SAGITTARIUS (Nov. 22-Dec. 21): One of your main assignments in 2005
is to cultivate your sense of wonder. It's true that you already
possess a more acutely developed sensitivity to marvels and miracles than most
of the other astrological signs, but you still have a way to go to reach
your highest potential. With this in mind, I'll ask you to make 52
appointments with yourself in the coming year. They could be at noon every Monday,
or whatever time you choose. During each meeting, you will renew your
commitment to seeing with fresh eyes. You'll vow to be alert for
previously unnoticed delights lurking in the midst of your familiar
surroundings. You'll promise yourself to seek out experiences that
teach you things you don't know.
~ Freewill Astrology
I have two goals in mind for next year. One is to work more in Flash so that I
am more comfortable and proficient in it. Although I still do really love the
Christmas card I did two years ago (click it for the Flash version):
It's kind of simple, though. I need to master animation.
My second goal is to make more things. Not on the computer, but with my hands. I was
looking at some soap making websites yesterday and got kind of excited about that. So
I think next week while I'm off I'm going to explore that. It sounds like a fun thing to
do, and fairly simple.
This leads into another goal -- to make more of my Christmas gifts myself, and to cut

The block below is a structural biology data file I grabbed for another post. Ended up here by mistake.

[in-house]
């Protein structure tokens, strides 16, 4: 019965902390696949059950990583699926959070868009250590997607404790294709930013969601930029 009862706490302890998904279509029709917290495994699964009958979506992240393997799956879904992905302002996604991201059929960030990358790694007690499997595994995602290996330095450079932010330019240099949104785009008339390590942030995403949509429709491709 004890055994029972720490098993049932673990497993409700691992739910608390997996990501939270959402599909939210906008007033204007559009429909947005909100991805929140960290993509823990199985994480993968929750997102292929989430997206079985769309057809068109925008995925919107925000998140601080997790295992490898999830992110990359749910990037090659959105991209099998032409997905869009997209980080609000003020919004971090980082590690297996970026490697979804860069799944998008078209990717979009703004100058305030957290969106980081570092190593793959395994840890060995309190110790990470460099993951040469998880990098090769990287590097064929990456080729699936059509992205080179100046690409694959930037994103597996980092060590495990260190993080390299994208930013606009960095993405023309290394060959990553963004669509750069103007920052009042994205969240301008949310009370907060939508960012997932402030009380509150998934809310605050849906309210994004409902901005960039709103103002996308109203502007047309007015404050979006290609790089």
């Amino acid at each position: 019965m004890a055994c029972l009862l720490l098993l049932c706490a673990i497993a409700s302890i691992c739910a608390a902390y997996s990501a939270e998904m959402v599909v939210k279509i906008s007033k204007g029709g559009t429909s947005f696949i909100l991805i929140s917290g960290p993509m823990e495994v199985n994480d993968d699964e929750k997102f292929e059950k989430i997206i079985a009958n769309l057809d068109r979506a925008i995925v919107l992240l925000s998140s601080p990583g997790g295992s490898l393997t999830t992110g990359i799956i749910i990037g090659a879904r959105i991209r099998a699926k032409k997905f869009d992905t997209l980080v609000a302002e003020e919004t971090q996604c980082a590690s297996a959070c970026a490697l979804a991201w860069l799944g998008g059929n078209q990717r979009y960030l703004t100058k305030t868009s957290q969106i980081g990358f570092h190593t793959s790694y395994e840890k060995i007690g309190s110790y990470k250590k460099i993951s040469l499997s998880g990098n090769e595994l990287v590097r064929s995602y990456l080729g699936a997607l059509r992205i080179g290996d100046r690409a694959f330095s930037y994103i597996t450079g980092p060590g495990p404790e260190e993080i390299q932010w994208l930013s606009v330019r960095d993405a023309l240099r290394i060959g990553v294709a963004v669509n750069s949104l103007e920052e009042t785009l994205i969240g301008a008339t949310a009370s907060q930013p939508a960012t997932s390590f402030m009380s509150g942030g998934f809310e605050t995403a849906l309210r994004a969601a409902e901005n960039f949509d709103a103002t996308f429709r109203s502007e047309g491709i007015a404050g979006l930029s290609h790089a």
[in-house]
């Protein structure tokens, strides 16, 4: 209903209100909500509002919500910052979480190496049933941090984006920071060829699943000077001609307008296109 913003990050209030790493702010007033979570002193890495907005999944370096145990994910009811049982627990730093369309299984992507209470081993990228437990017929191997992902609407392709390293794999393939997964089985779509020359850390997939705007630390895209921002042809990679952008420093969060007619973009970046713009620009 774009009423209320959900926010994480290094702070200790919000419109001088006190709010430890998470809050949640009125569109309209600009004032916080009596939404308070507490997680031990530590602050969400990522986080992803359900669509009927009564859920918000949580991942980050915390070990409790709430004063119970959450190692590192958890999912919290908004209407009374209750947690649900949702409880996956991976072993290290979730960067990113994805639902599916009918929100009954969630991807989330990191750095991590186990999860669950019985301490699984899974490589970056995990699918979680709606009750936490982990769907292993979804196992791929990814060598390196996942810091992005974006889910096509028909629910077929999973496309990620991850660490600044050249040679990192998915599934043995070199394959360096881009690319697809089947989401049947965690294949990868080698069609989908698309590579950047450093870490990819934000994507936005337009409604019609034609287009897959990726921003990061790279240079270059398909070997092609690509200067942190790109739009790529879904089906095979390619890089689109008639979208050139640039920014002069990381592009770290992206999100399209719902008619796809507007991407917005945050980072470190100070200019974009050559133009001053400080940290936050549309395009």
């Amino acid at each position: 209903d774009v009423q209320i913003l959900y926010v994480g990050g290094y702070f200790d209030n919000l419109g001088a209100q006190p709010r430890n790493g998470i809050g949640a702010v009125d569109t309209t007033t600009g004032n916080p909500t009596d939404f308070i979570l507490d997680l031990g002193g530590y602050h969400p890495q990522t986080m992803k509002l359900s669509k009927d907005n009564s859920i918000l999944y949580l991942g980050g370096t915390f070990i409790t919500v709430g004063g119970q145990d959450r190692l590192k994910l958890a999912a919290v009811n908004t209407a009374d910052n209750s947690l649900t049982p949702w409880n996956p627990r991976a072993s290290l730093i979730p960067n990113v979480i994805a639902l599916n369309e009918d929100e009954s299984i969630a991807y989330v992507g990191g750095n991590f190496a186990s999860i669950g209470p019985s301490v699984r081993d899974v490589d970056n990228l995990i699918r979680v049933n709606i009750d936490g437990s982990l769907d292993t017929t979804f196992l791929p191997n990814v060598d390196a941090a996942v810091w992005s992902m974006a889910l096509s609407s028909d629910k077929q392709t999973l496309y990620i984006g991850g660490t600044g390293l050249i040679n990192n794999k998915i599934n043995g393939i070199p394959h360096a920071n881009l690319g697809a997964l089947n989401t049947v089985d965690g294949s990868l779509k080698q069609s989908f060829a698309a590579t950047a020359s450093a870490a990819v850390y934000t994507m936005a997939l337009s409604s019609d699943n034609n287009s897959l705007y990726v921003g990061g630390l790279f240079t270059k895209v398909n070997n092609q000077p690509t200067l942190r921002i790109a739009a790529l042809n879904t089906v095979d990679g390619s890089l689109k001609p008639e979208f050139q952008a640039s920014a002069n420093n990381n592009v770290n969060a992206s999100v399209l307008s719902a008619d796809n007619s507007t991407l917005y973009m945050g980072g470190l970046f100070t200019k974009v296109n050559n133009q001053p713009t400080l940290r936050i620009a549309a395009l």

down a bit on what we do for Christmas. Bob and I realized that we spend an awful lot
of money on Christmas, and while we love doing things for our family and friends, we
probably overdo it. What happens with me is, like last year when I knitted scarves for
almost everyone, I start to worry that maybe a handknitted scarf isn't enough, and I still
go out and buy something. I need to remember that it is enough.
Sitting down and knitting something for someone, making something with my hands, and knitting
love into every stitch, is definitely enough.
I had a conversation with someone the other day, someone who has a small child. We talked
about the fact that a child won't remember some plastic toy past the time it takes to unwrap
it (and break it), but the things he will remember will be the times you sat down with him
and fingerpainted, or the special meals you fixed him or the cakes you baked -- the time
you spent rather than the money you spent.
I have a friend who has decided to stop "doing" Christmas. I'm not going to do that -- I do
enjoy it -- but there's certainly some validity in realizing that we "do" way too much. Too
much money, too much worry, too much stress. If we could just simplify it a little bit,
realize the the important things aren't the things under the tree, but the things in our
hearts, we'd be a lot better off.
So anyway, if you're on my Christmas list, expect handmade soap next Christmas.